Of course, every good braking system relies largely on the competence of the car’s suspension for stability. And under the front of the C320 is a new three link setup that uses two lower links rather than one. In the back, the multi-link’s subframe, track link, and hub carriers have all been redesigned. The result is the plushest riding C class ever, and the C320 has the most refined ride in its class. That refinement extracted a slight penalty in our low speed slalom however, as the C320’s standard Electronic Stability Program and traction control worked overtime to keep the exercise undramatic. A sport suspension is optional, and we recommend it.
The 330i uses a strut-type front, multi-link rear suspension with anti-roll bars. And when it comes to straight-out-of-the box handling prowess, it doesn’t get any better than this. As the 330i exhibits very little roll when slicing through the cones. Unfortunately, the 330i’s steering is so over-boosted, it’s almost devoid of any feeling. However, like the Benz, BMW’s Dynamic Stability Program and All Season Traction control are standard. A Sport suspension is available here, too.
The IS 300 uses a double wishbone suspension at the front and rear. Like the BMW, the IS 300 displays nearly flat handling behavior when working the low speed slalom. And its steering feel and feedback are the best of the three. But while there is standard traction control and an available limited-slip rear differential, there’s no stability program or separate sport-tuned suspension package.
Now, while these cars are pretty well matched when it comes to mechanicals and performance, the interior layouts and appointments are far more expressive of each car’s personality.
The IS 300, for instance, offers a trendy, industrial feeling environment. Our tester came with the available and very supportive heated, 8-way power adjusted suede-trimmed buckets for both driver and passenger. Seat bolsters house the standard side impact airbags. The driver faces a compact gauge package that features a set of chronograph-styled analog gauges. In the rear, the IS 300 provides tight seating for two adults, as leg room is only 30.2 inches, the least of the group. And trunk space is just 10.1 cubic feet, also the trio’s smallest.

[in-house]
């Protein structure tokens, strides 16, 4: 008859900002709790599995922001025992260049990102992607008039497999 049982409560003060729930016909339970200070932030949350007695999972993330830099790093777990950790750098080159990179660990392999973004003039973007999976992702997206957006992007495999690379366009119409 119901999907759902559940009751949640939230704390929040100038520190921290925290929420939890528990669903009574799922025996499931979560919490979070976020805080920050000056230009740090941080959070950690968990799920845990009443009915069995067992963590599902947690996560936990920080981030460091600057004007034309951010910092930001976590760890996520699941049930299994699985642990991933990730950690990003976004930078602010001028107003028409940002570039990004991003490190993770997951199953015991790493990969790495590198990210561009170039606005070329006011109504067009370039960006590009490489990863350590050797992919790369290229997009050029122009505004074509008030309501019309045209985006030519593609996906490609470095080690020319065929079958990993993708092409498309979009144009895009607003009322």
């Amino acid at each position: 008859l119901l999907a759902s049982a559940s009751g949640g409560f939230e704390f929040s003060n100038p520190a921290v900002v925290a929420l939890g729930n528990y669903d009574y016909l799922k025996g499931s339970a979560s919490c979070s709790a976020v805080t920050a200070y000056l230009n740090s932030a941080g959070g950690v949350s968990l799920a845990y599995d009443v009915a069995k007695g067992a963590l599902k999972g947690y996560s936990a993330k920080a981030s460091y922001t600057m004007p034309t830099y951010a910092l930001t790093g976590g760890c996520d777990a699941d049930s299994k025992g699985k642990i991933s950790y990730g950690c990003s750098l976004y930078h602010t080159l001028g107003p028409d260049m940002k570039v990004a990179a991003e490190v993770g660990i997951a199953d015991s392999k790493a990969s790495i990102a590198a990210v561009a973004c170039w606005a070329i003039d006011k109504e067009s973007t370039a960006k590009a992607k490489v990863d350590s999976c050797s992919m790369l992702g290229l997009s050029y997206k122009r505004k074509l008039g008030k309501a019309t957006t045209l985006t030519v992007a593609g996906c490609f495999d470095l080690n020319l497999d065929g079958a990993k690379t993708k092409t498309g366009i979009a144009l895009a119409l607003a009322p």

The BMW 330i takes a more serious approach to its cabin environment. Its standard 6- way power buckets are covered in leatherette. Like the IS, full leather upholstery and seat heat are optional. Occupant safety is well served with front door-mounted side impact air bags, and a side- curtain airbag head protection system for both front and rear passengers. In the rear seats, the 330i’s 34.6 inches of leg room was tops in our test. Cargo volume, however, is not much better than the Lexus with only 10.7 cubic feet.
The Mercedes-Benz C320 offers by far the most elegant interior of the three, as much of the same S-Series influence that shaped the exterior found its way inside too. Driver and front seat passenger are treated to standard 12-way power adjustable leather-trimmed bucket seats. Heat is optional. And the C320 is the only car of the three to offer automatic dual zone climate controls. And you’re surrounded by 8 airbags, including a head protection curtain, all standard. Rear seat leg room is an even 33 inches, and the C320’s trunk capacity is the largest with 12.2 cubic feet of cargo room.
With its long list of standards, the Mercedes also bears the largest price tag of the three. Base for the 2001 C320 is $37,595. The BMW 330i falls next in line, with the 2001 330i starting at $34,560. The young upstart Lexus lowballs the group, with the IS 300 leaving the lot for just $30,995.
So now you’re faced with a decision. Which one of these fine entry-level luxury-sport sedans is for you? For us, it boiled down to personality. The more mature members of the staff were attracted to the C320’s elegance and style. The performance purists among us tended to gravitate towards the 330i. While younger drivers leaned towards the upstart IS 300 and its boy racer attitude.
But no matter which of these cars fits your personality, you won’t go wrong with any of them. And were this a perfect world, we’d gladly find garage space for one of each.
Lexus IS 300